The Red-Spotted Newt (Notophthalmus viridescens) is a salamander which is very common in Delaware County. It hatches from eggs laid in the water in the spring and lives its first life stage as a tadpole-like aquatic form breathing through gills.
In late summer, this tadpole-like stage develops into an eft, a terrestrial form with lungs. Efts, because of their bright red-orange color, are conspicuous and commonly seen walking about on damp days on the forest floor. Their bright color advertises to potential predators that they taste really foul. They may look cute, but they are voracious predators, devouring worms and all kinds of insects and insect eggs, including hard-bodied beetles and stinging ants. They overwinter under rocks and will spend several years (up to seven!) in this life stage.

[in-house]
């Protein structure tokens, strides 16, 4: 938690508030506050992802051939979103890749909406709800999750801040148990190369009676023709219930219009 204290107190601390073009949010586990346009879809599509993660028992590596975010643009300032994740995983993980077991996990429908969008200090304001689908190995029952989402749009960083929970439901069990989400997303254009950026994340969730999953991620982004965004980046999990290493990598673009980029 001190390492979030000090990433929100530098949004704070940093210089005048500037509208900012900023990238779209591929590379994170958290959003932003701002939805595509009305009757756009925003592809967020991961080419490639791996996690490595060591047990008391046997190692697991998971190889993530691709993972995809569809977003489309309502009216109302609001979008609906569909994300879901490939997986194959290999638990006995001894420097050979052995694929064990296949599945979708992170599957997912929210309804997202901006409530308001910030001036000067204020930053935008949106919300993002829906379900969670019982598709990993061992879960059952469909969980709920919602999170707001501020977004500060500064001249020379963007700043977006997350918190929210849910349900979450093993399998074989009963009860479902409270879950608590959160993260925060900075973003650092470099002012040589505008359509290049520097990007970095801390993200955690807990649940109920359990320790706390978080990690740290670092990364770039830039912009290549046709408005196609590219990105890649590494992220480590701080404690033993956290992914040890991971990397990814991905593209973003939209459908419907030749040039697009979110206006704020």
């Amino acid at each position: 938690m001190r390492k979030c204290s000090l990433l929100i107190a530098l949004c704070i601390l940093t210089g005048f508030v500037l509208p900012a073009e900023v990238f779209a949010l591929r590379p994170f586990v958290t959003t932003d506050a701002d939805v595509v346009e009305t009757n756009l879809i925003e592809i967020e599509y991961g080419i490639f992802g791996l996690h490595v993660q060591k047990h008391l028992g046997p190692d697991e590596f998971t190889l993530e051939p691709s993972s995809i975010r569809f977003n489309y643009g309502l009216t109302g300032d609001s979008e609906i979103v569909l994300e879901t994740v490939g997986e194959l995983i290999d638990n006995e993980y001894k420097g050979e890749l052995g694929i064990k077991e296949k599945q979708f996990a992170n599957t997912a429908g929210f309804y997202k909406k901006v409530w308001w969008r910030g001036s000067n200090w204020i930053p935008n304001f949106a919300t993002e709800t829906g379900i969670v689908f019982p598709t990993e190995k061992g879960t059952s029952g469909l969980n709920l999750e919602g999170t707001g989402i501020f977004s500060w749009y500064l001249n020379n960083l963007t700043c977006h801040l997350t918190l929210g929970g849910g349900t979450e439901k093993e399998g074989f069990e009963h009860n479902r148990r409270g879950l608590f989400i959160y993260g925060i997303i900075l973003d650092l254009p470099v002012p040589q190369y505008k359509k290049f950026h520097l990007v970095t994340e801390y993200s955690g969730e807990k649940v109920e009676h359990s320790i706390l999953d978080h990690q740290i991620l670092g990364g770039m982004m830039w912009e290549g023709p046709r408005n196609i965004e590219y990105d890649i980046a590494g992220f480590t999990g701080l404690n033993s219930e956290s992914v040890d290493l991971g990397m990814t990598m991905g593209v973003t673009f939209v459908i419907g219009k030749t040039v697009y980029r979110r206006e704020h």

In the spring, some of the efts return to the water to become adults and to lay eggs. They don’t develop gills, but continue to breathe air with lungs. They are often seen floating about in the warm shallow edges of a pond. Pictured here is a newt in transition between the forest red eft stage and the aquatic adult stage.